The inhabitants of San Diego are in the habit of reminding visitors that their city is a depressed area, but after the San Diego Chargers overwhelmed the Boston Patriots 51-10 for the American Football League championship last Sunday in Balboa Stadium, there was little to support this contention, particularly in the uproarious Charger dressing room.
"They may be the champions of the world," boomed Defensive End Earl Faison, referring to the Chicago Bears of the other league, "but we are the champions of the un-i-verse."
"Sixty-four's a good year," said End Dave Kocourek, appraising the label on a bottle of California champagne. "You know, this stuff may be 20 minutes old, at that."
And, inevitably, George Pernicano, a San Diego restaurateur who has a small piece of the team and an enormous mustache that is insured (against what? fire? theft?) for $50,000 by Lloyd's of London, was dragged under a shower.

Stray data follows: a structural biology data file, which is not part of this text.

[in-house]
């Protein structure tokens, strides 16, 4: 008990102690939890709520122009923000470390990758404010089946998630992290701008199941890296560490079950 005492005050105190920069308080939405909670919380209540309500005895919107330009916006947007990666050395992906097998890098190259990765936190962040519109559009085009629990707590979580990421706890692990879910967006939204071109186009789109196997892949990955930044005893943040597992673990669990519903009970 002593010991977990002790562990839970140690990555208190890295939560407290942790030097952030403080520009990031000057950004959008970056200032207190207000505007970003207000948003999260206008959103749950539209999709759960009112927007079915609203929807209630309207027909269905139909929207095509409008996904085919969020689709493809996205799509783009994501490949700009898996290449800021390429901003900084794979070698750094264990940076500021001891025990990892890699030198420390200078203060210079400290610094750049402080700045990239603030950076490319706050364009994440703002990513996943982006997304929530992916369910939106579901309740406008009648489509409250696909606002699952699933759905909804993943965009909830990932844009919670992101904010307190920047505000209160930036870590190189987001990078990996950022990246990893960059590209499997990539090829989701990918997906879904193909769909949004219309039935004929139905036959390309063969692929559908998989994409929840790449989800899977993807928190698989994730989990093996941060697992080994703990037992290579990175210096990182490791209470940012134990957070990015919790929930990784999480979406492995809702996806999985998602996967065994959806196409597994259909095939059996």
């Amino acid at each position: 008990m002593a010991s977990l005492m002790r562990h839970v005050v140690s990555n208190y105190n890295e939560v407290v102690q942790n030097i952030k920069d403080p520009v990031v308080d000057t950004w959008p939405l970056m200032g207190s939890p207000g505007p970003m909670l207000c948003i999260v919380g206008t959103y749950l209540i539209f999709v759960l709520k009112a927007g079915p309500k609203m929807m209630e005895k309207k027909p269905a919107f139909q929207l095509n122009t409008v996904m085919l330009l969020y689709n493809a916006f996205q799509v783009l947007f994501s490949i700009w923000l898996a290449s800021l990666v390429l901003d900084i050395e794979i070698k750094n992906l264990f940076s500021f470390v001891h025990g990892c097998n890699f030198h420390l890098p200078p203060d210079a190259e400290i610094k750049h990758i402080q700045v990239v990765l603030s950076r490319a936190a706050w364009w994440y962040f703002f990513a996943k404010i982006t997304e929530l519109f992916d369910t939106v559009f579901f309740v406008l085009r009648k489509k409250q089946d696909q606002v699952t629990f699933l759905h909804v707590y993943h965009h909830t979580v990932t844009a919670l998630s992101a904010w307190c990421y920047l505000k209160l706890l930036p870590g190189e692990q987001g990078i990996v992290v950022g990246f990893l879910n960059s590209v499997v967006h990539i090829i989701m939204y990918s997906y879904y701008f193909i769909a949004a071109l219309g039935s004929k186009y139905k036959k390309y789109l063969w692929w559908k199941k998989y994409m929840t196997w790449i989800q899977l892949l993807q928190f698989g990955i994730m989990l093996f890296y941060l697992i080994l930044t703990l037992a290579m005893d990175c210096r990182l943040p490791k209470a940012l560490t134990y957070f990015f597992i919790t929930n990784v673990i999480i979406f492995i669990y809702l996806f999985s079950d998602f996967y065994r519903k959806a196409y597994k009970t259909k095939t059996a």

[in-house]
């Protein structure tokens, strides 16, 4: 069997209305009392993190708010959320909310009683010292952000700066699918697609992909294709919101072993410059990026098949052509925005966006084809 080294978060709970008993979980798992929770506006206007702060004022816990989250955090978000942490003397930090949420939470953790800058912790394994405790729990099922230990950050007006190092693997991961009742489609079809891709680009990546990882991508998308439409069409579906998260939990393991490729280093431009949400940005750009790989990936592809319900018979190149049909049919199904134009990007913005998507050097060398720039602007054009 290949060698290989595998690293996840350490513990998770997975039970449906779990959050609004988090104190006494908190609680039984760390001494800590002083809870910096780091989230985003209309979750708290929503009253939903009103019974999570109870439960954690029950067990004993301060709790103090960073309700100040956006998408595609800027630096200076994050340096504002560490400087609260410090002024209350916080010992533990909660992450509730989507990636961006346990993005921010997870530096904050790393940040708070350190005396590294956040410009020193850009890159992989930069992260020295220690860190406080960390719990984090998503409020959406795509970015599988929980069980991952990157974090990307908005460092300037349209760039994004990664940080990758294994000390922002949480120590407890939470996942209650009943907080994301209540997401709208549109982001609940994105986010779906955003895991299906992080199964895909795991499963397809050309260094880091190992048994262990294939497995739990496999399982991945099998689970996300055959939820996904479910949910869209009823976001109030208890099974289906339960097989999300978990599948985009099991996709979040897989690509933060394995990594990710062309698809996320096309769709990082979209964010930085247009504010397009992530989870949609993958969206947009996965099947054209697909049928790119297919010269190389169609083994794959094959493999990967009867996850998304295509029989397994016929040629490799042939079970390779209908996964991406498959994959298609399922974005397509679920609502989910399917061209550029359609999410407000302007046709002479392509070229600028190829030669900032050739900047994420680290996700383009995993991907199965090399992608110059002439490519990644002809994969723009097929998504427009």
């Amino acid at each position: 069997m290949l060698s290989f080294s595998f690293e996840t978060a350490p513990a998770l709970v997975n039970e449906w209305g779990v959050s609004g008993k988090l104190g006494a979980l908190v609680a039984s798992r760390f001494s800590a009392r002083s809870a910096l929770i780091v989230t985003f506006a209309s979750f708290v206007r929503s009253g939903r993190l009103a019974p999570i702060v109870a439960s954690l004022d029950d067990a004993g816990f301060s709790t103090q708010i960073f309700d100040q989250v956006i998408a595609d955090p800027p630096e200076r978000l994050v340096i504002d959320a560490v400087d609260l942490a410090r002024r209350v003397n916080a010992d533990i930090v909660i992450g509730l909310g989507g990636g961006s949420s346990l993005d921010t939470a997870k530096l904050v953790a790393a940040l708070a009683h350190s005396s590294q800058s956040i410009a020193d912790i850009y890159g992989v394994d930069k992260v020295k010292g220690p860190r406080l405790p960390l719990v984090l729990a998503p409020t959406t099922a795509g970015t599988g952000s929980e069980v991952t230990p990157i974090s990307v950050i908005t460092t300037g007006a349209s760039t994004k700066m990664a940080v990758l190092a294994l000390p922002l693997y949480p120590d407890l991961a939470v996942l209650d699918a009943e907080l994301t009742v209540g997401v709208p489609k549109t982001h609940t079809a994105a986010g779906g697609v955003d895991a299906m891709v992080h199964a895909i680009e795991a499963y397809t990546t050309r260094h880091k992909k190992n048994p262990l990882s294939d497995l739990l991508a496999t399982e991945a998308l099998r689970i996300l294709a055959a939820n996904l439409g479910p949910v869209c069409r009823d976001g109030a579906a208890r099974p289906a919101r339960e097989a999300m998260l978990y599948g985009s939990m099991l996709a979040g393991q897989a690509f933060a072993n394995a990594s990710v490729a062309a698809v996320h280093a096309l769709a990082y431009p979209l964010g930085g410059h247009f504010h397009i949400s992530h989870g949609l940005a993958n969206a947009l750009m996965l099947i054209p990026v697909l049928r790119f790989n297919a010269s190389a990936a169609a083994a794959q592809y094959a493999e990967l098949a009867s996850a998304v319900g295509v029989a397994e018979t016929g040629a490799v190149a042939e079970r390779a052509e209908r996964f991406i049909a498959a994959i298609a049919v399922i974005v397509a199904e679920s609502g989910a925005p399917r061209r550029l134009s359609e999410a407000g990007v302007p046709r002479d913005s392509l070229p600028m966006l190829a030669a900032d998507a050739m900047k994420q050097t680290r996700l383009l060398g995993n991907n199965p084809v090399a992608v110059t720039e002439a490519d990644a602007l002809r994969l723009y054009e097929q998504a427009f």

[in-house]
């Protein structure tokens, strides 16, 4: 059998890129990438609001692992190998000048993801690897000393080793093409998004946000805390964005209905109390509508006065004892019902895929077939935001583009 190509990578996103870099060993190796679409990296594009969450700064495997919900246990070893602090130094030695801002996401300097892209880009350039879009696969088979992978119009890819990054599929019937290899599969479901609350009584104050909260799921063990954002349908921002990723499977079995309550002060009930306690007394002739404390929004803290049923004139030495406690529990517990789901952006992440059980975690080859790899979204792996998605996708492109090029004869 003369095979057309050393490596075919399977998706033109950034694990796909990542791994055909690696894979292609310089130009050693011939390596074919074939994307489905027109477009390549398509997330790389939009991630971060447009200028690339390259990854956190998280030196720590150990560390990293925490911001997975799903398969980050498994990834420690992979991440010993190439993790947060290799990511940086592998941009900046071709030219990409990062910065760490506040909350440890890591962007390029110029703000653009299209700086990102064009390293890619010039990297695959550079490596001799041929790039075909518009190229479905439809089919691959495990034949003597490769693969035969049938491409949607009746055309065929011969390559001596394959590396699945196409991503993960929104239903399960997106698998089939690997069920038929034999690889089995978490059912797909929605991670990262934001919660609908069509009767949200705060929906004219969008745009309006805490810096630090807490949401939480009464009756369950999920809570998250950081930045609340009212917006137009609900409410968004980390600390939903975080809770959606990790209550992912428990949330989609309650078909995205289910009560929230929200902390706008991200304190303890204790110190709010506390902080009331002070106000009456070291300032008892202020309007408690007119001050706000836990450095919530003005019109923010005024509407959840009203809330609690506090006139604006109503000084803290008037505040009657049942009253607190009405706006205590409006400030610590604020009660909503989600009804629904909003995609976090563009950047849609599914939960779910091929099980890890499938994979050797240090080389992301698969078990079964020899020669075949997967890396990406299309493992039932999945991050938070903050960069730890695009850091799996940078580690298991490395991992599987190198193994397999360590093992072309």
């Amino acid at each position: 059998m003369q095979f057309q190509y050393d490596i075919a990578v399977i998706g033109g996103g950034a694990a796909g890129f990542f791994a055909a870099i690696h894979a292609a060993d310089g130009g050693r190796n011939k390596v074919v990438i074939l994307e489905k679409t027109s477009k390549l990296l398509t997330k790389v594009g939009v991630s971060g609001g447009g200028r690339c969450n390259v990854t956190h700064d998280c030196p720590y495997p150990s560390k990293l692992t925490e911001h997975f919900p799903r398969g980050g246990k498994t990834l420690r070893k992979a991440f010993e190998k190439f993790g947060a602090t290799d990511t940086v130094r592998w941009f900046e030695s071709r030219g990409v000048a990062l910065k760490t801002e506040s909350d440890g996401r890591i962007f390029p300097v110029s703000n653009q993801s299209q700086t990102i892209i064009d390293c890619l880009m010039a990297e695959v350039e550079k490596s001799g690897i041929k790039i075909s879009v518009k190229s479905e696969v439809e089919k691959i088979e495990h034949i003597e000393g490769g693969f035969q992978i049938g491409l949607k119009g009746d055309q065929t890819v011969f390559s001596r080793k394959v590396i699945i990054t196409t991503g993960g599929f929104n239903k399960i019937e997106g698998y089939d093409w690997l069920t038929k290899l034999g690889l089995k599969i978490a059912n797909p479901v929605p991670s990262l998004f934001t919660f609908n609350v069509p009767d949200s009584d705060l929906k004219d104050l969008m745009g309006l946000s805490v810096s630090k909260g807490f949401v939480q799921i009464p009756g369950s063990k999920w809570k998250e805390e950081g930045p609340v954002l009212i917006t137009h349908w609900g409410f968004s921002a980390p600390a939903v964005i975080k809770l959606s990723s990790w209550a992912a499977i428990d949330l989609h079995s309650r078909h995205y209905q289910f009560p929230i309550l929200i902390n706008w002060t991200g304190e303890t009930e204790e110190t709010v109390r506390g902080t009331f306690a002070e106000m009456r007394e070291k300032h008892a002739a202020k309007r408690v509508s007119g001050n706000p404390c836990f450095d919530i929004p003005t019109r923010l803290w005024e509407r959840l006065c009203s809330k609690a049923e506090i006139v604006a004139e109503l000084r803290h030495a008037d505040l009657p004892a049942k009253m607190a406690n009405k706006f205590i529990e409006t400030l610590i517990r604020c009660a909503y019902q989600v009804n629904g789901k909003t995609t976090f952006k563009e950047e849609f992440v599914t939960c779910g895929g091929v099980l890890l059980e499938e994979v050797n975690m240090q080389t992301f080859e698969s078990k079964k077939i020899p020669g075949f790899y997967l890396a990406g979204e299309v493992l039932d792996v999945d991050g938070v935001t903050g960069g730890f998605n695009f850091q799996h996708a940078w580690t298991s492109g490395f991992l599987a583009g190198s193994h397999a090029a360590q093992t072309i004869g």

Inevitably, too, the game proved quite a contrast to the National Football League championship contest the week before, which took place in meat-locker weather. For a starter, the temperature in San Diego was 71°, the sun was brightly shining and the explanation of the officials' signals in the game program was acted out by a southern California cupcake in short shorts. The NFL game was a grinding and ponderous clash that was characterized as a defensive struggle, but because of the 11° cold was just as much a show of offensive ineptitude. (Incidentally, both team presidents at the AFL playoff, Bill Sullivan of the Patriots and Barron Hilton of the Chargers, are in favor of playing the AFL title game in a neutral southern city if it turns out that it would otherwise occur in the frozen North.)